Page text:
"M. Edward (Ed) Borasky" <znmeb / cesmail.net> writes:

> Yohanes Santoso wrote:
>> "ara.t.howard" <ara.t.howard / gmail.com> writes:
>>
>>> On Oct 11, 2007, at 6:40 AM, Yohanes Santoso wrote:
>>>
>>>> But most importantly, one should know that RSS and VSZ are not
>>>> Accurate Measure of Memory Usage.
>>>>
>>>> YS.
>>> sorry, for jumping in, but i'd love your opinion on this yohanes:
>>>
>>>   http://drawohara.tumblr.com/post/14421265
>>
>> Ah, I'm sorry. I have been swamped recently and has not been able to
>> read this mailbox.
>>
>> Too bad you're on Darwin. Had you been on Linux (and on glibc), I'd
>> suggest you to patch ruby so that it executes this first thing after
>> it starts:
>>
>>   mallopt(M_MMAP_THRESHOLD, 0); /* declared in malloc.h */
>>
>> What this does is to make all allocation using mmap instead of
>> sbrk. This allows all free() to return the allocated space back to the
>> kernel. Doing this eliminates the possiblity that VSZ climbs because
>> of memory fragmentation. If VSZ still climbs, then there are some
>> garbage somewhere not released. OTOH, this causes syscall for every
>> allocation.
>>
>> I hope there is a suitable equivalent in Darwin.
>>
>> YS.
>
> Is this worth making part of the standard Ruby build on Linux?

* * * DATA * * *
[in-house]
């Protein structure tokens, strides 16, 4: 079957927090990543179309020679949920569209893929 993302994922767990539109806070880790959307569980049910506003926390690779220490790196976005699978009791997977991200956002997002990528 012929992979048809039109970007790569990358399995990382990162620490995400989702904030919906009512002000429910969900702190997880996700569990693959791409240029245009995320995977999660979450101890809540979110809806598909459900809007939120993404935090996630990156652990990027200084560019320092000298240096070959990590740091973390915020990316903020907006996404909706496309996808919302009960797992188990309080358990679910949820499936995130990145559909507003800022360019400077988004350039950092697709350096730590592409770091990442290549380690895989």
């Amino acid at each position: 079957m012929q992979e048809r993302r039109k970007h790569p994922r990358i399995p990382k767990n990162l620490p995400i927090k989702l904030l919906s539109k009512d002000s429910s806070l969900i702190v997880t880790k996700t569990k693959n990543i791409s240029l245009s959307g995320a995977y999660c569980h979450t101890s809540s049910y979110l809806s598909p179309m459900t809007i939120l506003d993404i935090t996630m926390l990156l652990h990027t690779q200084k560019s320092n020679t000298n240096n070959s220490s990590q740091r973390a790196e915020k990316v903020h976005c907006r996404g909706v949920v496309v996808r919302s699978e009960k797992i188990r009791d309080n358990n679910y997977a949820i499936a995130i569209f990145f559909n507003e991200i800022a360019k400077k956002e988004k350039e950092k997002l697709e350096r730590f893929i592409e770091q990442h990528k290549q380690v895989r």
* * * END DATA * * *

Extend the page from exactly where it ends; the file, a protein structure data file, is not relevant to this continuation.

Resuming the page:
Definitely not. This is just for diagnostic. It's also quite expensive
because you incur syscall for each memory allocation&deallocation.

If VSZ climbs up because of memory fragmentation, then it is really a
perception problem. No unnecessary real memory will be wasted because
of the process memory management the kernel does. The only real
annoyance is when the process terminates, the kernel will be swapping
in all those pages. This is an annoyance that could borderline to
become a problem depending on your requirement. Some OSes, like
FreeBSD, has a special option that disable the swapping in of all
those pages when a process terminates[1].

If VSZ climbs up because garbages are not being collected, then you
can try to fix the problem. Most probably they are fixable from user
code (having references to unnecessary objects). If the problem is
because of ruby's GC quirknesses (few but could be very difficult to
fix), then it's a toss-up. But I still say the cost is probably not
worth it.

I don't favour the long-running process model for server. I prefer to
fork() for each request. So I'm rarely bothered by whatever ruby's GC
quirknesses that I may have triggered. I understand that this approach
is not trendy anymore and RoR does not support this model, but I'm
just throwing it out in the open for an alternative work-around where
possible.


YS.






Footnotes: 
[1]  Thanks to Daniel DeLorme for the link: http://web.archive.org/web/20061023143846/www.crowdedweb.com/articles/2006/03/22/ruby-on-rails-and-application-memory-consumption-patterns